Recognition of this has led to a predictable public reaction: if CSOs have to be ranked on the same level of public usefulness as government and business, then the standards of government and business should be applied to them. Hence the universal preoccupation with accountability, transparency and representativeness so convincingly reported by CIVICUS and singled out by Heinrich.

What about the other element of the civil society concept: civil society as the guardian of the public interest, with CSOs raising the hottest issues and standing for unpopular, novel or unorthodox ideas, with active citizens contributing their commitment, time and money to advance the public good in an organized way? Well, the number of organizations performing this important social role is reassuringly high.

What I perceive as the paradigm shift I refer to above is that more and more CSOs find their support not among citizens at large but from governments and businesses. Modern democratic states and corporations have come to understand the role of the CSO as indispensable for the normal functioning of society. The instruments and categories of the 20th century still exist, but the relationship between them is changing radically.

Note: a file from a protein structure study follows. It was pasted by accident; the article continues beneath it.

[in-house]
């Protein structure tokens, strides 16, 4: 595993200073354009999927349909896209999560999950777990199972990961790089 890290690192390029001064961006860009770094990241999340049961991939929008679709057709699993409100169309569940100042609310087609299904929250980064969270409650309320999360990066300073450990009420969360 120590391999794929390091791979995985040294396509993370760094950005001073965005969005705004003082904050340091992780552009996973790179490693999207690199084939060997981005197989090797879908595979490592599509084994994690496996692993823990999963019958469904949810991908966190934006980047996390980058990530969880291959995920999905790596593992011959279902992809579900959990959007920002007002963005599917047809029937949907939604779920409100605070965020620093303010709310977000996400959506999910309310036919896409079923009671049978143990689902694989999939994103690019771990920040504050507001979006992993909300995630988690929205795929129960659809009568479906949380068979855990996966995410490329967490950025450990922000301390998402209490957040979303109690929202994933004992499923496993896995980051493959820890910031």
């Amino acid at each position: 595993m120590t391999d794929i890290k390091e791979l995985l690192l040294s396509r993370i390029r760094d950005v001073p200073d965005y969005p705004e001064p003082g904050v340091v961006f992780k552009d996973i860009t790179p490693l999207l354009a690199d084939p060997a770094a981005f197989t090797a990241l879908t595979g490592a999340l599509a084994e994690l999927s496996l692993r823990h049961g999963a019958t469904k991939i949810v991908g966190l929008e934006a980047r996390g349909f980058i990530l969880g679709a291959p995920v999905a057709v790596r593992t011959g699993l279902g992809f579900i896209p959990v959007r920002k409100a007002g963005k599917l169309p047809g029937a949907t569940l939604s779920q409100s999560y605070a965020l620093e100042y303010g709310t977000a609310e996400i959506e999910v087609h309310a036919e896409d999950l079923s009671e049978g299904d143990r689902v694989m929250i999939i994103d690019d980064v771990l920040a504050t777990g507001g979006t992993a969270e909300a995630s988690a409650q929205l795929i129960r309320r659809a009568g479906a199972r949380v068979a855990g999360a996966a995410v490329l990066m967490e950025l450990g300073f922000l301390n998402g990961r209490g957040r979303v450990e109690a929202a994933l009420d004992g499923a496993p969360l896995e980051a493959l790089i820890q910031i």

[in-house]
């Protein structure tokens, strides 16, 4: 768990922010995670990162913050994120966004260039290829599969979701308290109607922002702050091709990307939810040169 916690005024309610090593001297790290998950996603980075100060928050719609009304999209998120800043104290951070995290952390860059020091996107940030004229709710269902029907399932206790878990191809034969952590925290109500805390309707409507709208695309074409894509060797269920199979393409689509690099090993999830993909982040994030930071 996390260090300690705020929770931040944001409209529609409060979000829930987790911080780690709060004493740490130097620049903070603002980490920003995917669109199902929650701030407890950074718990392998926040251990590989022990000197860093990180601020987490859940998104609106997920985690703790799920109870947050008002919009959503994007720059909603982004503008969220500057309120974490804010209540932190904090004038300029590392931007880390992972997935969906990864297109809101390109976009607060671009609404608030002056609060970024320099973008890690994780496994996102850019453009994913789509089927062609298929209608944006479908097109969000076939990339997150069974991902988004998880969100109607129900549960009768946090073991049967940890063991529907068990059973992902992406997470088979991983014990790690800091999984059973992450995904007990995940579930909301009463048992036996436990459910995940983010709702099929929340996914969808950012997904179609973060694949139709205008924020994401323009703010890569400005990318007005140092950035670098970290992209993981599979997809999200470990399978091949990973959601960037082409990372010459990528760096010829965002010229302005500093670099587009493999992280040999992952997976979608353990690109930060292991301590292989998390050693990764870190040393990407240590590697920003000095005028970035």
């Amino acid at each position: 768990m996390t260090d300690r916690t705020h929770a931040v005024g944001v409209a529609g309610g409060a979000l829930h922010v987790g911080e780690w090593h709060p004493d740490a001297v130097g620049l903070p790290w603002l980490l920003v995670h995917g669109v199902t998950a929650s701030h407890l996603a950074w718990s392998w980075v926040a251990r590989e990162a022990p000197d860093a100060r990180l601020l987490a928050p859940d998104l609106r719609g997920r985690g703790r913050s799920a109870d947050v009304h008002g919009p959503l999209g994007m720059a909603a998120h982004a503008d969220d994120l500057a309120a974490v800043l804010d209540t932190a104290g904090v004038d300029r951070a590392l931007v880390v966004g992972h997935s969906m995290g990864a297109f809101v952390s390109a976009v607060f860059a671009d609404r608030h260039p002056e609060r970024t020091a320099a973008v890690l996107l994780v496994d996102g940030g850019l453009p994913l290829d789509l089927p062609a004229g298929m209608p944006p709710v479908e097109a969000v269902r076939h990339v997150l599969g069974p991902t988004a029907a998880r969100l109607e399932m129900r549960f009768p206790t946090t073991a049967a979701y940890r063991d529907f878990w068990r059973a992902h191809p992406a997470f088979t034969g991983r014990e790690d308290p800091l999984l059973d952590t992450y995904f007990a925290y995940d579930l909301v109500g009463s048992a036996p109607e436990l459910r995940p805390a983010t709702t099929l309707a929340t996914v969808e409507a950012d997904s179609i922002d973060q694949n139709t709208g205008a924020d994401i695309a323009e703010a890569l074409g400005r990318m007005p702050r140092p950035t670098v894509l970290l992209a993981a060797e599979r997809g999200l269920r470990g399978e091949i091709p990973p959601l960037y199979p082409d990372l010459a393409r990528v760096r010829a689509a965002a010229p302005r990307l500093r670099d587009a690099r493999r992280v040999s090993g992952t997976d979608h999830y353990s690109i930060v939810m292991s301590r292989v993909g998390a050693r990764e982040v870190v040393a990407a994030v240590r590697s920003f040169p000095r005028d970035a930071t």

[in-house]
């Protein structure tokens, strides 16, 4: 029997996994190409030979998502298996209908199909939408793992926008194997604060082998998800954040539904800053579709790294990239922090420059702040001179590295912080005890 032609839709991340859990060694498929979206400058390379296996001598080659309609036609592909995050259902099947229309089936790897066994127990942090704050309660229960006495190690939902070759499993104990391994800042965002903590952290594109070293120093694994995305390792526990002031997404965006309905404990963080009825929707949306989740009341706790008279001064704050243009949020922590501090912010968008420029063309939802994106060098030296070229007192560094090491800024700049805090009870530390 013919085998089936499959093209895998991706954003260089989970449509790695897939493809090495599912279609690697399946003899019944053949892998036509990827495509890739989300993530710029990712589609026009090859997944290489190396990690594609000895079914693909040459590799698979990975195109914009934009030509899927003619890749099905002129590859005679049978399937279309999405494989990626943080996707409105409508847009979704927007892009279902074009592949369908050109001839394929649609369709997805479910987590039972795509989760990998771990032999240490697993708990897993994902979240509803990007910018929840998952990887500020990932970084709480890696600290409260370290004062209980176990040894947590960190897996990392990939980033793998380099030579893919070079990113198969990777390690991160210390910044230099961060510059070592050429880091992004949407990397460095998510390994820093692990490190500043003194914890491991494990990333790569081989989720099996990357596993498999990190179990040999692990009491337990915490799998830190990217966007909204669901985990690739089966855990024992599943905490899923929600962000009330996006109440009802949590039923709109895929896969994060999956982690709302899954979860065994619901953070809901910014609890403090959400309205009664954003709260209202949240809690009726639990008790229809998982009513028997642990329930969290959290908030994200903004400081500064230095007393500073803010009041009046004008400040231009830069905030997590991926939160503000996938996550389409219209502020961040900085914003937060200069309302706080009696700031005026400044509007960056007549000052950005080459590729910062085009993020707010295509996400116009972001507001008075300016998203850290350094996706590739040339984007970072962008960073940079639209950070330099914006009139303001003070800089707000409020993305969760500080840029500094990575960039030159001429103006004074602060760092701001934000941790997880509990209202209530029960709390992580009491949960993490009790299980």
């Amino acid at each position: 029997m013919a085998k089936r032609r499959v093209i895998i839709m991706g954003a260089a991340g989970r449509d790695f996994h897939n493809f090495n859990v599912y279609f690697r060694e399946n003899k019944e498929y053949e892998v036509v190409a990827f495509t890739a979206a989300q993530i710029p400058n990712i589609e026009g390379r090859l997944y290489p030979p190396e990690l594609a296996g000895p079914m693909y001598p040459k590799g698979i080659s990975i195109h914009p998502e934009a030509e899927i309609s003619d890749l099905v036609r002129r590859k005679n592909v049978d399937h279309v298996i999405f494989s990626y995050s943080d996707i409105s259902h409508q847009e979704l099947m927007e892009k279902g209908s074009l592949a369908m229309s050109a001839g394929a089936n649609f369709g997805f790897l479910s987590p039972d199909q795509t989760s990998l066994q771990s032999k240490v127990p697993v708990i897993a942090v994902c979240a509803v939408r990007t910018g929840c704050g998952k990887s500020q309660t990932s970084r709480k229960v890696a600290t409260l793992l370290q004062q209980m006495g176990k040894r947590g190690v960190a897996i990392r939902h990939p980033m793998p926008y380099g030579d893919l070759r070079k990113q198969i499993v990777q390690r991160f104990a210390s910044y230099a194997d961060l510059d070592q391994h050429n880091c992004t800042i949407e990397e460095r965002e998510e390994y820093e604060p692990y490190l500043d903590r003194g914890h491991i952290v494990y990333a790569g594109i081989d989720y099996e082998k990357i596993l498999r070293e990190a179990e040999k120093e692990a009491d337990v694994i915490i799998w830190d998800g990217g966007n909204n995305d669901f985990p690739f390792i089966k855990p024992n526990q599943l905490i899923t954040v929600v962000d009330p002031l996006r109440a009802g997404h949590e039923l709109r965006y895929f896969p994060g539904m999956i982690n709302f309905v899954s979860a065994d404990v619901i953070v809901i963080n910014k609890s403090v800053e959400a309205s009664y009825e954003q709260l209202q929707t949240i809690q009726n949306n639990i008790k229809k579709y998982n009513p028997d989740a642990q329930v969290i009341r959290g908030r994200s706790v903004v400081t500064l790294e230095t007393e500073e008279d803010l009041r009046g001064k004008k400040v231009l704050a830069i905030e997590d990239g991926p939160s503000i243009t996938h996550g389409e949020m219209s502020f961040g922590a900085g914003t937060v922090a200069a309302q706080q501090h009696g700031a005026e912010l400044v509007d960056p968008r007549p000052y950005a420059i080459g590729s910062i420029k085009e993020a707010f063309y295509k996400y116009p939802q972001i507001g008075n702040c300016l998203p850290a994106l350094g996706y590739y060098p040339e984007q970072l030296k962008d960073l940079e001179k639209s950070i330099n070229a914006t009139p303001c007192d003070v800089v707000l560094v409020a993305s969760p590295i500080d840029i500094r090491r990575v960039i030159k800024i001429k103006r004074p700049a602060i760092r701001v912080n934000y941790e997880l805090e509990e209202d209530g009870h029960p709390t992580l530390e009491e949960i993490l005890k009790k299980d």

Heinrich’s third observation goes to the core of this change: civil societies thrive in democratic societies where law rules. The deficits of democracy will be addressed by these new relationships and networks between government, business, CSOs and the media. New policies, new approaches, new standards will be needed. And this transformation will benefit enormously from serious, global and thoughtful research such as that offered by the CIVICUS Civil Society Index.

Rayna Gavrilova is Executive Director of the Trust for Civil Society in Central and Eastern Europe. Email r.gavrilova@ceetrust.org